A judge on Friday denied a bid for a preliminary injunction to Oakland attorney-plaintiff Marleen Sacks, who says the city of Oakland should return $60 million to its taxpayers because it has failed to live up to its promise to hire more police officers under the Measure Y mandates.
But Alameda County Superior Court Judge Frank Roesch also denied the city's request to have the lawsuit dismissed, so it appears there will be a hearing on Sacks' case's merits in the fall.
According to a release from the Oakland City Attorney's Office, the ruling agrees with an impartial analysis provided by the City Attorney's Office that was included in the ballot information given to every voter before the November 2004 election. The analysis said that the city could collect the tax so long as the money was an addition to the existing police budget.
Measure Y was a parcel tax measure passed by Oakland voters in 2004 as a way, among other things, of adding 63 new uniformed police officers to the then-existing authorized strength of 740.
Sacks, an attorney who lives and works in Oakland, alleges in her lawsuit that the city is in effect "robbing" its citizens by taking $7.7 million from Measure Y and using it for generalized police recruitment. At Mayor Ron Dellums' request earlier this year, the Oakland City Council approved that fund transfer both to fully staff both the 63 Measure Y positions and the 740 regular uniformed officer slots. Dellums’ administration and police department officials have been predicting for weeks that the city is on track to meet the goal of 803 uniformed officers by the end of the year.
But in her lawsuit, Sacks charges that the city has illegally collected $60 million
because it has failed to live up to the promise to have at least 739 officers in the years that it has collected funds for Measure Y.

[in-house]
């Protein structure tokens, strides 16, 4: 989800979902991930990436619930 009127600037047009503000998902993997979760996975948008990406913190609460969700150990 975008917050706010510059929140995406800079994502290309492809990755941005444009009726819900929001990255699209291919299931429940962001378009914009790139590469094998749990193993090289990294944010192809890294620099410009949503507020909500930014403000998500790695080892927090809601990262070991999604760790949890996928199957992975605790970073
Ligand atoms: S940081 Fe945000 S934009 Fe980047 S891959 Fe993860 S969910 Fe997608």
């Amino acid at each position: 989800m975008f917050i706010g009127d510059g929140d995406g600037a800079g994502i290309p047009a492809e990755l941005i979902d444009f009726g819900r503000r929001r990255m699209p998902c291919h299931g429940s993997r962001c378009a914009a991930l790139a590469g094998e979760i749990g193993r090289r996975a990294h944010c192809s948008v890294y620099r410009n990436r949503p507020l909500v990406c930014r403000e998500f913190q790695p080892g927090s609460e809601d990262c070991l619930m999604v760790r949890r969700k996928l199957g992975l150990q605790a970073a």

Sacks alleges that the city council's unanimous vote on March 4 to use $7.7 million in Measure Y funds to hire more officers is improper because she believes it's really a generalized recruiting drive that should be paid for out of the city's general fund.
But in his ruling, Roesch said there's no basis for a preliminary injunction because Sacks didn't demonstrate that she and the city's taxpayers would suffer irreparable harm if an injunction isn't granted now.
Roesch told lawyers for the city of Oakland that Sacks' petition
"may be a hodgepodge of actions" and is "vaguely asserted" but he's inclined
to let it proceed to a hearing on its merits.
However, he allowed attorneys for the city to have 15 days to file
a motion to request having Sacks' petition narrowed down.
"The position of the City Attorney's Office has been the same from the beginning," City Attorney John Russo said in a prepared statement following the judge's decision. "Whether you agree with how Measure Y has been administered since its passage, the independent analysis our office gave to voters was unambiguous and correct."
But after today's hearing, Sacks said she was disappointed but not surprised that Roesch didn't grant a preliminary injunction but she's "very pleased" that her suit can go forward.
Sacks said "there must be accountability" because Oakland city officials and elected officials promised in 2004 that they would hire more police officers if Measure Y passed.
Sacks alleged that, "The city wants to argue that all those lies and misrepresentations by city officials are irrelevant and that city officials and politicians can lie with impunity."